Seaton Cliffs, Arbroath: Sandstone sculpted by the sea

Skirt the tops of dramatic red sandstone cliffs and find beautiful and attractively-named coastal landforms including the Needle E’e, Mermaid’s Kirk, Deil’s Heid and The Sphinx

Seaton Cliffs, Dickmont’s Den, a geo representing a fully collapsed cave. The walls are mainly of Lower Devonian bedded sandstones but the upper left (east) is in Upper Devonian conglomerates separated by an unconformity from the Lower. Image: Mike Browne.

The Arbroath cliffs are made up of river-lain sandstones and conglomerates (petrified gravel) of two different ages – 410 million years old (Lower Devonian) and 370 million years old (Upper Devonian). During these times, Scotland was located south of the Equator in the desert belt. The climate was most likely hot and dry but with dramatic seasonal flooding when rivers flowed across the landscape. The rocks at Arbroath tell the story of two ancient rivers and what happened to the landscape during the interim period.

The older river flowed southwest, draining eroding mountains to the north in Scandanavia and dumping lots of sand, gravel and boulders in the Arbroath area. Once the sediments had solidified into rock, earth movements resulted in the horizontal beds of sandstone and conglomerate being tilted towards the southeast. Erosion by wind and water then sculpted these rocks into a landscape with hollows and considerable hills. This ancient land surface is now preserved as an ‘angular unconformity’ – where older rock has been weathered, eroded and tilted before more sedimentary layers were laid down on top of it, leaving a ‘time gap’ between the two different rocks – that is clearly visible in the cliffs north of Whiting Ness.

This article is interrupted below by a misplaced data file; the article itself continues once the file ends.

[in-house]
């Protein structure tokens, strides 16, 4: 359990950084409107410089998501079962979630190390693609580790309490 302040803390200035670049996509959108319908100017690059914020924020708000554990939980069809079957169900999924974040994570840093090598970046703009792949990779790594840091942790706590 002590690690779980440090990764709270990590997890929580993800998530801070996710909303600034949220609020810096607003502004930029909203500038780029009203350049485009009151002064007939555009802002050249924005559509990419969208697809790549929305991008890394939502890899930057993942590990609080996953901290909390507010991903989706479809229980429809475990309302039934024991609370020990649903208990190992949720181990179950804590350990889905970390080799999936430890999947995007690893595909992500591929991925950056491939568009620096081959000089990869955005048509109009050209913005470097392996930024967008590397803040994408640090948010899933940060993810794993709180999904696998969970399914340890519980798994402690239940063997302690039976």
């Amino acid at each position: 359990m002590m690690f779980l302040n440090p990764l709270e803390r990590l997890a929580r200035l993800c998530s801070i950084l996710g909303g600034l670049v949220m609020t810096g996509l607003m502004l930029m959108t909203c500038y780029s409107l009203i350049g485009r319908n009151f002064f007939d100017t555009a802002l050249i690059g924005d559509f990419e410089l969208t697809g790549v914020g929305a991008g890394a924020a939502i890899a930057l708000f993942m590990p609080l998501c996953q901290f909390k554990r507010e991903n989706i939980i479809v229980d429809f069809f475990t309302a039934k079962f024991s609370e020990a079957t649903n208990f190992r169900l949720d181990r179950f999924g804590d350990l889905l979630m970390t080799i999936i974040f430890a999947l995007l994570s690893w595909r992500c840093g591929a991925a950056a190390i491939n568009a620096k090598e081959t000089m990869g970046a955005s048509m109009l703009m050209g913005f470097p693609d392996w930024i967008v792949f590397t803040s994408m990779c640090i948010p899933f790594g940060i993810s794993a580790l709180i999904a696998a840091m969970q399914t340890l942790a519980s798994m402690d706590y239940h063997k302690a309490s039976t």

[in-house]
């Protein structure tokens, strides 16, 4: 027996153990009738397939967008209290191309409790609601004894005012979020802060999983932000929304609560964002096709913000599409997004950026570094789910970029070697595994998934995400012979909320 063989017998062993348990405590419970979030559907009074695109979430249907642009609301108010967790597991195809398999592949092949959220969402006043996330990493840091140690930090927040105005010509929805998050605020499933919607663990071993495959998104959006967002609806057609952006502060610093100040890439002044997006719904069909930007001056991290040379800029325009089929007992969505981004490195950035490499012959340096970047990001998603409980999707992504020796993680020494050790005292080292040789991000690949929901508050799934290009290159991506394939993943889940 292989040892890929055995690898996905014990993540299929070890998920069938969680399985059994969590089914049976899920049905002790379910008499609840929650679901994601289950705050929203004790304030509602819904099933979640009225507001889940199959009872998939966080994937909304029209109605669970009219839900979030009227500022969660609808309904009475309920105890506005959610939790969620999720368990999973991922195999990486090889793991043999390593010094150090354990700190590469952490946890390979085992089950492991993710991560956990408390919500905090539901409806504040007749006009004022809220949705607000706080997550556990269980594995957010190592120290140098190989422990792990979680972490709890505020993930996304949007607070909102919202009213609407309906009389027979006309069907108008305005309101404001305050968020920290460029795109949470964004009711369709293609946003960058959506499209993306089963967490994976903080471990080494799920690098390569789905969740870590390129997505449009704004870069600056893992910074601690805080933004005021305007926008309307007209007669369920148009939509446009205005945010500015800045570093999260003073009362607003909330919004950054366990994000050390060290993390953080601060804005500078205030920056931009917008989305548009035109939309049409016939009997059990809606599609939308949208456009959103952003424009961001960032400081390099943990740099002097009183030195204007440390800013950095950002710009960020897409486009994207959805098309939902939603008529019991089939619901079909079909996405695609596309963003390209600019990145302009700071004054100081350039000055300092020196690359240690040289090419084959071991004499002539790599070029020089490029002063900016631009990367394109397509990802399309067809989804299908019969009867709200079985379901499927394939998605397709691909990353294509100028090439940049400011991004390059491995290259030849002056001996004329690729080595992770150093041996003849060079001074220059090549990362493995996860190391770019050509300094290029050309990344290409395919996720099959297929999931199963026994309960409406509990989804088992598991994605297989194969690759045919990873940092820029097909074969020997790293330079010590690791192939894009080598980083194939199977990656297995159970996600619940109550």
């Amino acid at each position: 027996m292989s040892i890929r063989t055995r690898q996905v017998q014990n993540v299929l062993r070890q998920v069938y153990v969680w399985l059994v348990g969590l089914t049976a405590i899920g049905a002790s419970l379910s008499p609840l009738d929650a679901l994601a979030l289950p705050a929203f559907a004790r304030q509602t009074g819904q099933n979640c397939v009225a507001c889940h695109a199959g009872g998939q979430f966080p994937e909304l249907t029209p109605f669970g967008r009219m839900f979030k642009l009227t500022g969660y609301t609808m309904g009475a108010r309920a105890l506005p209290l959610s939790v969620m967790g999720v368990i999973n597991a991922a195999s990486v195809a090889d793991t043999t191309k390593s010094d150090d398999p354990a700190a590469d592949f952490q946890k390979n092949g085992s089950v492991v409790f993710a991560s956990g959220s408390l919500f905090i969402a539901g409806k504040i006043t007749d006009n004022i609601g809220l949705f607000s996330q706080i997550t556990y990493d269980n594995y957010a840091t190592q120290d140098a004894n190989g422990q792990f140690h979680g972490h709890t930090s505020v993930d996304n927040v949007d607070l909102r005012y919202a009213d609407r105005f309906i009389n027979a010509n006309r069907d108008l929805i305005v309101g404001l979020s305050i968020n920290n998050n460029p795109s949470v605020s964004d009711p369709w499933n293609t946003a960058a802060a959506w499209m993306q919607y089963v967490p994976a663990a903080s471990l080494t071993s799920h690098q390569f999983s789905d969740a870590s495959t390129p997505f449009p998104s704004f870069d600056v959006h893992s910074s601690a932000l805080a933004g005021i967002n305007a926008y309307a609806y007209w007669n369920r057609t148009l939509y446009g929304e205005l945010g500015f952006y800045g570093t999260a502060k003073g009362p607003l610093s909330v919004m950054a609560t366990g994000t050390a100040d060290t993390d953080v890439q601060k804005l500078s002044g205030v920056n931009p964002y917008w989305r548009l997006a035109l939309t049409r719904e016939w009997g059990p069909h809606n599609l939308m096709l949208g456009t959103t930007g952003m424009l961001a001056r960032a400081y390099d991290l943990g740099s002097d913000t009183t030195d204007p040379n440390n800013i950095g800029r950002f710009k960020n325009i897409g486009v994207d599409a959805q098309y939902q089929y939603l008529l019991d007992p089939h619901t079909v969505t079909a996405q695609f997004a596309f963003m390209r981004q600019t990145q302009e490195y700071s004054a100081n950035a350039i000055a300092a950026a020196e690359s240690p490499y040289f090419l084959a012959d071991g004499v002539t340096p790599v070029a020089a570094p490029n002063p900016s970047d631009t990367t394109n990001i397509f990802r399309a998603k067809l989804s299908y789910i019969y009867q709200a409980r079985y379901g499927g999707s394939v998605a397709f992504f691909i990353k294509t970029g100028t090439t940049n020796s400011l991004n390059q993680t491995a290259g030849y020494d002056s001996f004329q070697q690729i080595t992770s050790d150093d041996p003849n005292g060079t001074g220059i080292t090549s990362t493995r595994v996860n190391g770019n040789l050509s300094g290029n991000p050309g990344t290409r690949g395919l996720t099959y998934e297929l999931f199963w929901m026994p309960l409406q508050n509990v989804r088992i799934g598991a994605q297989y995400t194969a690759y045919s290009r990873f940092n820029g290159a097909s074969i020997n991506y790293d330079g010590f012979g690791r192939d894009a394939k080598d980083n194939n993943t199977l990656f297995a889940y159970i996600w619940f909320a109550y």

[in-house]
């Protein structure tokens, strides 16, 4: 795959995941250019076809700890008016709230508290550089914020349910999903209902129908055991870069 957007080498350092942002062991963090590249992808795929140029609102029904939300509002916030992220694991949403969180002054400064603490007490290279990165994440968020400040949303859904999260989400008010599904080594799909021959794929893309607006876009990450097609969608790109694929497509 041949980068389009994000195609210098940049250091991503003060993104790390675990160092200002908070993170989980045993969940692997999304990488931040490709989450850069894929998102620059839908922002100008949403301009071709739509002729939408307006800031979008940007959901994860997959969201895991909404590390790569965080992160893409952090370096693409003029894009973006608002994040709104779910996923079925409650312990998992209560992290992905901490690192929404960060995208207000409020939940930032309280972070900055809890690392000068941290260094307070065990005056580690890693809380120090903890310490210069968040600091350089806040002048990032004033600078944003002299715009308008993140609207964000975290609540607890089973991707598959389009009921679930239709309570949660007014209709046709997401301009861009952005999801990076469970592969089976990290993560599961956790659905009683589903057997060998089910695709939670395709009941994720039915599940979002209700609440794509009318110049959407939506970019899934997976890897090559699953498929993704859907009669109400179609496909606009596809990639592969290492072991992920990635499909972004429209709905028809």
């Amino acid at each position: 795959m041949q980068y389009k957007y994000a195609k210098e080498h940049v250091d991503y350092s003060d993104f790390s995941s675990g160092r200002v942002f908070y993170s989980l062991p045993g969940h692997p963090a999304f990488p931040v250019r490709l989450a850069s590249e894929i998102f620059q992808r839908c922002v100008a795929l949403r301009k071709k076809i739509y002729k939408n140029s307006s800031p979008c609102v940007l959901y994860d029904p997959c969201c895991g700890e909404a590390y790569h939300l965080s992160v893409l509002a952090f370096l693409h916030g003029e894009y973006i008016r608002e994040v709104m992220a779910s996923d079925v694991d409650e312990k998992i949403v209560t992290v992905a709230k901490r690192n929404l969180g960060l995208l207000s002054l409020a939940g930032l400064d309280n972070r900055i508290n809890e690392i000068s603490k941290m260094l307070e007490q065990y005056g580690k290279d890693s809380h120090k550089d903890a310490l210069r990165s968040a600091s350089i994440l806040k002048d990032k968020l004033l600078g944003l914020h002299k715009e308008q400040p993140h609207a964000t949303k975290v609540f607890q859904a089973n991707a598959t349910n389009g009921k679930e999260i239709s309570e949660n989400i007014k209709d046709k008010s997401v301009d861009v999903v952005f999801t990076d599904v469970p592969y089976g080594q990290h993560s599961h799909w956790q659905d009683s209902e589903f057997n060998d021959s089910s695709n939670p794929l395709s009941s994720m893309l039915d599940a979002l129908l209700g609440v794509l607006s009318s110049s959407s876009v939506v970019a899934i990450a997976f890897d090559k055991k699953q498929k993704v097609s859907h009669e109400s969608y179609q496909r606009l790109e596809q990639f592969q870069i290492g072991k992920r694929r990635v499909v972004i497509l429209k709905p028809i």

The younger river flowed towards the southeast and drained an uplifted, much eroded highland area to the northwest of Arbroath. The sands, gravels and boulders transported by this river are preserved as red or yellow sandstones, conglomerates and breccias – rock containing broken angular fragments of older rock. After these younger rocks were laid down, a further period of Earth movements also tilted these rock layers.

The erosive power of the sea since the last ice age ended around 15 000 years ago has dominated the development of the Arbroath coastal landforms. These powerful forces have produced high cliffs, the rocky shore platform beneath and the narrow, boulder and gravel bays rather than broader sandy beaches. Modern coastal processes are subjecting the cliffs to erosion by waves, wind abrasion and rock falls, with faults and joints being exploited by these dynamic forces to form sea caves, natural arches (Needle E’e) and stacks (Deil’s Heid). The Lower Devonian rocks are harder and more resistant to erosion than the Upper Devonian rocks that weather and erode more easily to form shapes (the Sphinx and Camel’s Back).

The different stages in the evolution of rocky coastlines can also be seen. Faults and joints erode to form everything from minor gashes to large caves (Mason’s Cave). You can see phases of cave collapse from roof blowholes (caused by compressed air during storms), collapsed cave roofs (Gaylet Pot) and natural arches. Complete roof collapse has formed elongate clefts, called ‘geos’ (Dickmont’s Den), and secluded coves.

The power of the sea and wind during storms is demonstrated by the presence of fresh sand and gravel on rock surfaces well above normal high tide. Changes in relative sea levels, which used to be about 30 metres above present level 15,000 years ago, have added to the complexity of the coastal features.

Text contributed by Mike Browne

Find out more
Arbroath to Auchmithie Geodiversity Trail Leaflet: download from…/Auchmithie_Trail_Leaflet.pdf

Seaton Cliffs, the Needle E’e arch; unusual in being parallel to the coast but still representing the remnant of a collapsed cave. Cut in Lower Devonian sandstones and conglomerates, the arch aperture is above modern tidal reach but storms allow access of gravel through it. Image: Mike Browne.

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